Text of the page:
ATF, FBI investigated gun purchases by former Big Lake police chiefs

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Two former police chiefs from Big Lake were at the center of an investigation by federal authorities, according to a more than 70-page report obtained by 5 INVESTIGATES on Thursday.

One of those former chiefs, Matthew Hayen, resigned last week as the city prepared to release the details of its own internal investigation which determined Hayen made "multiple untruthful and inaccurate statements" and violated department policy after he and his predecessor, Joel Scharf, bought handguns from Streicher’s in Plymouth last July.

The Bureau of Alcohol, Tobacco, Firearms and Explosives and the FBI each launched "criminal inquiries" after investigators found Hayen altered a city form that allowed him to bypass the standard background check to purchase a gun.

By hand, Hayen changed the number of guns he could buy from one to two, allowing Scharf to also purchase a gun. The investigation noted that an employee initially declined to sell to Scharf because he had moved out of state and no longer had a valild Minnesota address.

Investigators also found Hayen "falsely attested that he was the actual … buyer of the firearm" that was purchased by Scharf.

The U.S. Attorney’s Office declined to file criminal charges against Hayen, but the ATF sent him a warning notice of straw purchasing.

In a statement to 5 INVESTIGATES, Hayen said Scharf filed a complaint against him as retaliation for comments Hayen made to agents with the Minnesota Bureau of Criminal Apprehension who were investigating allegations that Scharf tried to interfere in city council elections in 2020.

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"Mr. Scharf retaliated by devising a series of events to remove me as Chief," Hayen said in the statement. "I take responsibility for my actions, and I never had any intention of being dishonest or jeopardizing the public’s trust."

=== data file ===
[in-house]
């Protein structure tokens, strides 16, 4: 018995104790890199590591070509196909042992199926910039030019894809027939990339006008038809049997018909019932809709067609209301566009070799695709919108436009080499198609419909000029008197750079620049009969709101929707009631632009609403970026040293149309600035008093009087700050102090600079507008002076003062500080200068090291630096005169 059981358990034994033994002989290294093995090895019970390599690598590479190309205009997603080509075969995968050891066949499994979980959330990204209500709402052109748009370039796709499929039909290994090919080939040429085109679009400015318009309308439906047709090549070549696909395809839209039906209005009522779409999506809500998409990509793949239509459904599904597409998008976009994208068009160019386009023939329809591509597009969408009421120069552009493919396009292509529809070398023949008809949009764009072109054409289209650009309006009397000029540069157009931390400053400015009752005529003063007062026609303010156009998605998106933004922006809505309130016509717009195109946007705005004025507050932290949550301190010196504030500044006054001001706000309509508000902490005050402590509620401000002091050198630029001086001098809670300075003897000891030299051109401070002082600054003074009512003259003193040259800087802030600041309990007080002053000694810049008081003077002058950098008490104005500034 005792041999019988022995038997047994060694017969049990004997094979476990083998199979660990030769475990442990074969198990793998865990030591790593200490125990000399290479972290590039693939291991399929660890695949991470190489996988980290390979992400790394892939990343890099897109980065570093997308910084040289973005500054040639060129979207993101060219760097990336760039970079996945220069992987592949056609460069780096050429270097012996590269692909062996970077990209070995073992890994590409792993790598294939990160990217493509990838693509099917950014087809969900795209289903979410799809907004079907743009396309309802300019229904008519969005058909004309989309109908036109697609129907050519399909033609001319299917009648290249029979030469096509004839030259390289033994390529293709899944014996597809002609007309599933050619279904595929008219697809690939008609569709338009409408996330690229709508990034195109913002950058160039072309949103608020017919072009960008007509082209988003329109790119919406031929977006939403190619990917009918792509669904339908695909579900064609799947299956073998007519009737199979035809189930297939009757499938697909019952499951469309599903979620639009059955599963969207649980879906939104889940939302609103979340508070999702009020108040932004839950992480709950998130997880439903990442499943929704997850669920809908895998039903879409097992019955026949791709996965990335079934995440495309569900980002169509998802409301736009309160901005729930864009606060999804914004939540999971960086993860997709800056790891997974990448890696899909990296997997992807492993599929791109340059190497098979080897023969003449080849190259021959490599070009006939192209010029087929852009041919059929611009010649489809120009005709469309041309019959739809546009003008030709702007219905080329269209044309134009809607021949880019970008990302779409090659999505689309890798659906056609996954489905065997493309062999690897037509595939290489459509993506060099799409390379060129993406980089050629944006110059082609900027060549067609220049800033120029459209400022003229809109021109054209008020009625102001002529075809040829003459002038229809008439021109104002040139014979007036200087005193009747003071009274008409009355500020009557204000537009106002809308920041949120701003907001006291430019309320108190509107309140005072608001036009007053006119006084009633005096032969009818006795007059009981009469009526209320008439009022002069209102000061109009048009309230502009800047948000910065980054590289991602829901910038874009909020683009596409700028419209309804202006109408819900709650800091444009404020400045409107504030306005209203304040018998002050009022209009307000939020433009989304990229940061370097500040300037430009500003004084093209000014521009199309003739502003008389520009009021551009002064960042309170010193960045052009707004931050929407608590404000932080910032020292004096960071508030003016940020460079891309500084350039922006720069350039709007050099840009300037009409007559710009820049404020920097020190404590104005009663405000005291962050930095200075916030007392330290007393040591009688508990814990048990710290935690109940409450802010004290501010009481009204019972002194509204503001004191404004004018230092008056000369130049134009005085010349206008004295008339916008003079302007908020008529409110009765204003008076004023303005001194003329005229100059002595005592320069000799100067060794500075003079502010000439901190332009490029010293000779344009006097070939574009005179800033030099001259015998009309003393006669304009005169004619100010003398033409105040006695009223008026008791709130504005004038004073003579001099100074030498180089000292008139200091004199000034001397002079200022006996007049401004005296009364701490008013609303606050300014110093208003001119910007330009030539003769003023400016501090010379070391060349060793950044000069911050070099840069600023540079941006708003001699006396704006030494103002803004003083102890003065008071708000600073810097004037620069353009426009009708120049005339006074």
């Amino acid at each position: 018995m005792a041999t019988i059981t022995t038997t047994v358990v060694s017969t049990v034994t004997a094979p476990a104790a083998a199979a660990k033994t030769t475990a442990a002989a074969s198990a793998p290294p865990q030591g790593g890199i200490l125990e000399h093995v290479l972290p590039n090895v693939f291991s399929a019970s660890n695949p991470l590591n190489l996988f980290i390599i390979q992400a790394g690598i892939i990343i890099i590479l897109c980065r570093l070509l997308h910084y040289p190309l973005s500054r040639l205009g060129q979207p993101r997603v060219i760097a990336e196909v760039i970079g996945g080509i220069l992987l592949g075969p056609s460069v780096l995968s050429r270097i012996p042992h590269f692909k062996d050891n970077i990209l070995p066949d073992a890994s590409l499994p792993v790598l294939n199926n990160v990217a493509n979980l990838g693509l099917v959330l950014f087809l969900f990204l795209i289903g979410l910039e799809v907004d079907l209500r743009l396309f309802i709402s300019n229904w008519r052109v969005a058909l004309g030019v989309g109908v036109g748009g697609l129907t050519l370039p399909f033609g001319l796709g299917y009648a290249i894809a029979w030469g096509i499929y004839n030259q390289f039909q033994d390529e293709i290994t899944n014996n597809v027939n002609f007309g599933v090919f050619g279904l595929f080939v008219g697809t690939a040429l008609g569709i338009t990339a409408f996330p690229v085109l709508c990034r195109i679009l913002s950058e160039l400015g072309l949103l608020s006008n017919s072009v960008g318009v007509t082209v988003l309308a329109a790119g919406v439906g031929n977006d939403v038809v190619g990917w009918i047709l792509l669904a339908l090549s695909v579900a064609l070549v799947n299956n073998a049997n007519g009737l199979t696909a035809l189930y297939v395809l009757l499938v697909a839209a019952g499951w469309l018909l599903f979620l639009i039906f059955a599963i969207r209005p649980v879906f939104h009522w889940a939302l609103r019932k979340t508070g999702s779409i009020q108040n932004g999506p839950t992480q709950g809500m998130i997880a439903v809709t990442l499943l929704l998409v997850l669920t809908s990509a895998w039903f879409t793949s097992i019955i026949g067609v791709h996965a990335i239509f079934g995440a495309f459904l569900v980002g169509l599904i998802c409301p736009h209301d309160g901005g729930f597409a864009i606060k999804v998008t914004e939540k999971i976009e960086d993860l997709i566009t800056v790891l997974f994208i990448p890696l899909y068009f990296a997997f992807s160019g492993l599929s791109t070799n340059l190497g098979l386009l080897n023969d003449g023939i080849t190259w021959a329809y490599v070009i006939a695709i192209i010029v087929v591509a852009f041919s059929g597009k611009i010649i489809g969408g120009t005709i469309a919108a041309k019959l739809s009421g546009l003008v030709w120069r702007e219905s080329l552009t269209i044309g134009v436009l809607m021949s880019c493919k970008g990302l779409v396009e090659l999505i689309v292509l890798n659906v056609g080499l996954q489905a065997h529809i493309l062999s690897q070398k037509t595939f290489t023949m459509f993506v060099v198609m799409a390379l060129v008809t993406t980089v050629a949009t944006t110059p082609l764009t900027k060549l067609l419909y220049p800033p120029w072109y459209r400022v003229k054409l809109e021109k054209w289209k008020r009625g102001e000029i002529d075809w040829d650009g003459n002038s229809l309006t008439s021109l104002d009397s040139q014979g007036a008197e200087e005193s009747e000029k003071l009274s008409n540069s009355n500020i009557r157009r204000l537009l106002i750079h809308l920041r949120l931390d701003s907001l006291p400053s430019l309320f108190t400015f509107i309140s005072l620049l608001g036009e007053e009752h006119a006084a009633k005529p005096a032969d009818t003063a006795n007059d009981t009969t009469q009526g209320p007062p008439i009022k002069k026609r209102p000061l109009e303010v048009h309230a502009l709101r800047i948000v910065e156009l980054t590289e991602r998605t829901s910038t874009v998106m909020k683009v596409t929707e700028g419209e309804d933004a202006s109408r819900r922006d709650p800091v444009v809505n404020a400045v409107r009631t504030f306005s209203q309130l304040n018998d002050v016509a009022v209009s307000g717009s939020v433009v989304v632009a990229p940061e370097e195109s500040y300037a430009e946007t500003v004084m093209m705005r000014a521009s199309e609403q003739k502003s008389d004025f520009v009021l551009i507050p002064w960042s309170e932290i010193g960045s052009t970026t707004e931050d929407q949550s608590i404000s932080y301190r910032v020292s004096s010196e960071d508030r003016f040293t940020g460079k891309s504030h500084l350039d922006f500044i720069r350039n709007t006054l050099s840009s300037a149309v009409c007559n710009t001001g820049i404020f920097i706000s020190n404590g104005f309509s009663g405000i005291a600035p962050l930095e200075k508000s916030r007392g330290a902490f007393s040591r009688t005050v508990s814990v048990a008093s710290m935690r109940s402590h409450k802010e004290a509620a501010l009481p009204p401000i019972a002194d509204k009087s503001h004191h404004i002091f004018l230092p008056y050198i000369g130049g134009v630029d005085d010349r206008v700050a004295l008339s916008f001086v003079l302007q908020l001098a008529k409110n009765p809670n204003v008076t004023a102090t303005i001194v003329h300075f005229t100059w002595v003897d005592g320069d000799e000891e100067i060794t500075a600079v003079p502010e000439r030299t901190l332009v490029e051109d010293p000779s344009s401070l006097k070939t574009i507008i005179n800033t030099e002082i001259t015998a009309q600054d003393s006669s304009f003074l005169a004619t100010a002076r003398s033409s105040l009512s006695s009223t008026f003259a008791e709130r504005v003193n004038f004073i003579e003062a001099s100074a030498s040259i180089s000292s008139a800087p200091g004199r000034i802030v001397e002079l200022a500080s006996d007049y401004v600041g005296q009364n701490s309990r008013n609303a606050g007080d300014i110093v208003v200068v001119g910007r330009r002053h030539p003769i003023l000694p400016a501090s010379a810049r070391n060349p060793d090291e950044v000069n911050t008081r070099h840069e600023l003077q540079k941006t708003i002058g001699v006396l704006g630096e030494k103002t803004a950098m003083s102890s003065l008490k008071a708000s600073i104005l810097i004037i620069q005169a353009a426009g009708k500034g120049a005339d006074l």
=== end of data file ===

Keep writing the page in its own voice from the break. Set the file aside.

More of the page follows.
The private consultant the city hired to investigate the incident also noted that Scharf "likely had ulterior motives for a making his complaint."

Read Hayen’s full statement below:

"I was employed with the Big Lake Police Department for nearly six years and was promoted as a leader within the department by former Chief of Police Joel Scharf. When I would not follow Mr. Scharf’s directives after his retirement, and after he learned I spoke with the Minnesota Bureau of Criminal Apprehension investigators regarding allegations he improperly campaigned against a city council member, Mr. Scharf retaliated by devising a series of events to remove me as Chief. Believing I was finalizing his employment with the department, I helped him purchase his department issued firearm – a transaction in which he was the sole beneficiary and an active participant. I never would have participated had I better understood the legal technicalities, as I relied on the advice of the federal firearms dealer/retailer and Mr. Scharf.

"While I wish the outcome could be different and that the City would have been more transparent with this process, to the citizens of Big Lake, the Big Lake City Staff and most importantly, to the officers of the Big Lake Police Department, I take responsibility for my actions, and I never had any intention of being dishonest or jeopardizing the public’s trust. I truly enjoyed working for the City of Big Lake and looked forward to a long career serving as your Chief."

Hayen’s wife spoke in his defense at the Big Lake City Council meeting Wednesday night.

"He was led in this direction by a whole situation. It was not a ‘Matt Hayen issue.’ There was more parties involved," Molly Hayen told the council. "Matt is a good person. He’s a family man. He has never wanted anything but to be an officer and he never would have done anything to jeopardize that or your trust if he knew it was wrong."

Big Lake Mayor Paul Knier and the other City Council members later voted to accept Hayen’s resignation.

"In my opinion, he made a pretty gross mistake," Knier said during the meeting. "We’re not the first organization, the first community that is going to have to let go a good man, a good employee because they made a mistake. It happens."

Knier declined additional requests to speak with 5 INVESTIGATES.

Joel Scharf, who now lives in Arizona, has not responded to multiple requests for comment.